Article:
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Town looks to lower downtown speed limit

March 04, 2009
TILTON — Whether or not the town gets state funding for a crosswalk light downtown, Tilton selectmen agree that Main Street pedestrians are at risk no matter where they cross because the speed limit is too high.

Conversation turned to traffic at last week's Board of Selectmen meeting, when Selectman Norm Boudreau voiced concerns regarding Northfield resident William Tinker's push for increased pedestrian safety in downtown Tilton. Boudreau said a recent article in the Echo had brought to his attention the fact that Tinker has been urging Police Chief Robert Cormier to do something specifically about the crosswalk in the middle of downtown, near Town Hall.

"If this thing becomes an issue like he's pushing with the sidewalk business, I don't want the town to have to do that," Boudreau said, referring to the lawsuit Tinker won against the Town of Tilton, after Tilton failed to maintain a stretch of sidewalks during the winter months.

Boudreau said he wanted the board to publicly make a statement regarding its position.

"We feel it's a state issue and not a town issue," he said.

Select board Chair Katherine Dawson agreed but said they should decide whether they even want a light there before Cormier moves forward.

Cormier said that at this point his research is simply exploratory. He said he's been in contact with Bill Lambert from the state Department of Transportation, and Lambert had suggested a crosswalk light downtown back when he visited in the fall. Cormier said he'd talked to Lambert earlier in the week, and Lambert wants to come back to meet with him about the town's options and possible money that may be available for the project. Cormier said he wanted to get facts and figures before approaching the board.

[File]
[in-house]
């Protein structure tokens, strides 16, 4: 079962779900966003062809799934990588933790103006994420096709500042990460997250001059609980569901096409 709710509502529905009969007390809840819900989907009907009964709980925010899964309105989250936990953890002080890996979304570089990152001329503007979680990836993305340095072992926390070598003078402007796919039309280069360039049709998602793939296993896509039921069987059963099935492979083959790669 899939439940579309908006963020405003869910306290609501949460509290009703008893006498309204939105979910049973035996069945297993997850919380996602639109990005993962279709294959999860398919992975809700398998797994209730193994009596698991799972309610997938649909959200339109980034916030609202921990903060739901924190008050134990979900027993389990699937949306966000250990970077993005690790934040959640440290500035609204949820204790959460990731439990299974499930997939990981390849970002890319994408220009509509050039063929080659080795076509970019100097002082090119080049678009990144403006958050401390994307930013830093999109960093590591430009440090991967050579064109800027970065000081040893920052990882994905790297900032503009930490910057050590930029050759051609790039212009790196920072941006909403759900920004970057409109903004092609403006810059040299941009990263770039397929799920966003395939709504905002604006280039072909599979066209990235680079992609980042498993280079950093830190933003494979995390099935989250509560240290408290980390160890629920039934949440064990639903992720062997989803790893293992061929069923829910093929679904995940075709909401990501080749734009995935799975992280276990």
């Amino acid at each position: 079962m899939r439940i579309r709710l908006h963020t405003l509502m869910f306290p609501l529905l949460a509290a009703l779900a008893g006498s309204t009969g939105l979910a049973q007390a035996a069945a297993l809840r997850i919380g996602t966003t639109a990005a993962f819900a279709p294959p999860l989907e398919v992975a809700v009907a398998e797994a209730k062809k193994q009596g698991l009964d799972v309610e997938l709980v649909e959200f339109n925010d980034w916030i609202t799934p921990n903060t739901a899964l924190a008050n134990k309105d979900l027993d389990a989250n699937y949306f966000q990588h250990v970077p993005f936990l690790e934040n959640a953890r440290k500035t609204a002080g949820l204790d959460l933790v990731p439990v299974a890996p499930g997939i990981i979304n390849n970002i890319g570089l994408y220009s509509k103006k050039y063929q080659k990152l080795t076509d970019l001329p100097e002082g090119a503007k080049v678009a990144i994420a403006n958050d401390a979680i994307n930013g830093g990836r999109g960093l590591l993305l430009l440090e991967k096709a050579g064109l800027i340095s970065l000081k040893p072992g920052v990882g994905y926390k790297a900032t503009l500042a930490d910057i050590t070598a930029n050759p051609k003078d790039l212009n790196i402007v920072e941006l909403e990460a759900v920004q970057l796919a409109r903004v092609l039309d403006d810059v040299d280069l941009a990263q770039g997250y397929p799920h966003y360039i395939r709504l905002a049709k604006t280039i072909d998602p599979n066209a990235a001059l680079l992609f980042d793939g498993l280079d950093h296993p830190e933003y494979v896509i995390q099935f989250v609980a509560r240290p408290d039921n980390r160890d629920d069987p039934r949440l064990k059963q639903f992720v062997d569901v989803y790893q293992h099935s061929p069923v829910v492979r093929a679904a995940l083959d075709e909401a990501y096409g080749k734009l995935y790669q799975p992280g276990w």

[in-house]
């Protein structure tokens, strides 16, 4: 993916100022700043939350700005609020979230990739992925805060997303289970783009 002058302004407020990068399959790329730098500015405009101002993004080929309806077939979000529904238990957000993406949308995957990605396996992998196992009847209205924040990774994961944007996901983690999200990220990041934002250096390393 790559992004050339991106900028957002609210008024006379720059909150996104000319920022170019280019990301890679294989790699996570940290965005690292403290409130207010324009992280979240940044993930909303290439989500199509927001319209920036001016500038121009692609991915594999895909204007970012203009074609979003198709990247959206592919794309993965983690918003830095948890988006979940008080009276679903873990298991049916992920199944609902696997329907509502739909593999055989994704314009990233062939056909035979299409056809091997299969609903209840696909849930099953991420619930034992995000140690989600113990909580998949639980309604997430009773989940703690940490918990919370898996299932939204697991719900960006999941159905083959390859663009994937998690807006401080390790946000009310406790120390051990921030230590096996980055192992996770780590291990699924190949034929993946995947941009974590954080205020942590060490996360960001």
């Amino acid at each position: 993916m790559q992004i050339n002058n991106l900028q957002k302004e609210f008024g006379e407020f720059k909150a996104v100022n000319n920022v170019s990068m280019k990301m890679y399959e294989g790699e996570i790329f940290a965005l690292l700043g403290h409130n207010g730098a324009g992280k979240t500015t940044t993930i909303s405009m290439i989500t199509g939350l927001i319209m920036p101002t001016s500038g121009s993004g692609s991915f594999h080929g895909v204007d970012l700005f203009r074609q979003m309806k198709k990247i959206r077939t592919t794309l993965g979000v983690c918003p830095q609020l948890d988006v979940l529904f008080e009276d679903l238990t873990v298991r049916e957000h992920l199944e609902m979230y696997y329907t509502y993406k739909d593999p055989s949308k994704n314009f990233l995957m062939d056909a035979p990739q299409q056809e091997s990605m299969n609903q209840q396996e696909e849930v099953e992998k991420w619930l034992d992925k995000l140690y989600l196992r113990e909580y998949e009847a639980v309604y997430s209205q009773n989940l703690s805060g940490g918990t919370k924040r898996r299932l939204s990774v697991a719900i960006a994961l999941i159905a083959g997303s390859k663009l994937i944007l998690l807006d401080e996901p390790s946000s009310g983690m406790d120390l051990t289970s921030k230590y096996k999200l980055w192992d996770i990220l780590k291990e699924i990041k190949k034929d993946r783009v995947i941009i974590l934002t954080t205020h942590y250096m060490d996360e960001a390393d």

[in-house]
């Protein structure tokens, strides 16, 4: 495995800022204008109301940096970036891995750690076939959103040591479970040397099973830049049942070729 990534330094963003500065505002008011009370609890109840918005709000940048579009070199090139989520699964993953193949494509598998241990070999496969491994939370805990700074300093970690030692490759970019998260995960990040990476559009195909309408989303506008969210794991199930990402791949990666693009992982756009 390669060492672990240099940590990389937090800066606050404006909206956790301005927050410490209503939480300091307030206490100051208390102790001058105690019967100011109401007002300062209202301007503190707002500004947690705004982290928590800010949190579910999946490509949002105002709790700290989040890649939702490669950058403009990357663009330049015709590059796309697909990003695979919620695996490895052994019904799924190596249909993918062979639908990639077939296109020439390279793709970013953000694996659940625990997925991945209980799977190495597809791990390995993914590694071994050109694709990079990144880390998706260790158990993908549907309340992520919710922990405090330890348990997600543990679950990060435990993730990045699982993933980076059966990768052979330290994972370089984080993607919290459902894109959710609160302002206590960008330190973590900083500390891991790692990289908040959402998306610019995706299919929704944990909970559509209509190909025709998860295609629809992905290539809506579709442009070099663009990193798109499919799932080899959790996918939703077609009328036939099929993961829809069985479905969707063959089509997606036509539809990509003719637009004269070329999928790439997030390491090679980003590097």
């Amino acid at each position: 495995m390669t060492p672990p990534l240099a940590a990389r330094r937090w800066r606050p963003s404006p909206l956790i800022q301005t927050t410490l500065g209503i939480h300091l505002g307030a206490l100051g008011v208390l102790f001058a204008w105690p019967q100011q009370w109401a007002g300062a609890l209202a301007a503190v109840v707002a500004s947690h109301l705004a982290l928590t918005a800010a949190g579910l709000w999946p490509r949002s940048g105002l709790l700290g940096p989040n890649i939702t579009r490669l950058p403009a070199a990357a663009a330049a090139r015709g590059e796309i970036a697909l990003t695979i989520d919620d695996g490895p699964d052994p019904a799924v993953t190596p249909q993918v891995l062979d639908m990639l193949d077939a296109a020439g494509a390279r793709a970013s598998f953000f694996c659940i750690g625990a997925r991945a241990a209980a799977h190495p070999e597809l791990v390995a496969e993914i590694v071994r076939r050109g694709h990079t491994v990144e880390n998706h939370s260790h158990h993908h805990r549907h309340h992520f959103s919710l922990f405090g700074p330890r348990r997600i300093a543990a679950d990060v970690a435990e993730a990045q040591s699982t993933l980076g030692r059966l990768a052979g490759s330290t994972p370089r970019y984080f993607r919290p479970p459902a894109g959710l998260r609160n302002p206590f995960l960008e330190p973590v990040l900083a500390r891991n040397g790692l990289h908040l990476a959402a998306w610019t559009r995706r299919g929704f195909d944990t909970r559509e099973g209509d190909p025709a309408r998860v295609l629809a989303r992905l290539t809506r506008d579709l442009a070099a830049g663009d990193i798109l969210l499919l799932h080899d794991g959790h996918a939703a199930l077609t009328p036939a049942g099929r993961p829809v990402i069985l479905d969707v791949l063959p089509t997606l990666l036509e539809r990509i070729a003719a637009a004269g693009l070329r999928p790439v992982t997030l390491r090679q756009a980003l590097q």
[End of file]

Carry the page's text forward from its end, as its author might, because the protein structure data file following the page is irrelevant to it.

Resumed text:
Dawson asked whether there had been any incidents or serious accidents at that particular intersection, and as far as Cormier was aware, there had not. Dawson wasn't convinced that a light is necessary.

"You don't have to cross the street all in one fell swoop," she said, speaking of the statue in the middle of the intersection.

Selectman David Wadleigh disagreed.

"You can't see them (pedestrians) until they get out (into the road)," he said.

Dawson asked resident Cecile Robert, who was the only member of the public at the meeting at the time, what she thought.

"If you aren't on your guard, you're gonna get killed out there in front of town hall," Robert said.

Robert said there's too much room on both sides of the road, so that cars that stop to turn get passed on the right. She pointed to the time the bridge that heads to Northfield was repaired, and a light was put up during construction.

"I think that should come back," she said. "Anything would help."

Speaking of traffic problems, Dawson had another issue.

"What do we need to do to get our speed limit lowered?" she asked. "That's been an issue for years."

Cormier said he wants to put it down to 25 mph. His solution right now, though, is to put the speed trailer the department recently purchased right at that downtown intersection. He said speed details are starting this week, which should also help slow people down.

"We've got to do something to slow the traffic down so that someone who's crossing where they're not supposed (is safe)," Dawson said.

"Unfortunately this is Tilton and not Concord, and people are too used to doing it (jaywalking)," Boudreau said.

Wadleigh asked if the town could set its own speed limits. Dawson said the last time she inquired, she was told the town would have to do a traffic study first.

"Now we can do that with the (speed) trailer," Selectman Pat Consentino said.

Tilton School
Martin Lord Osman
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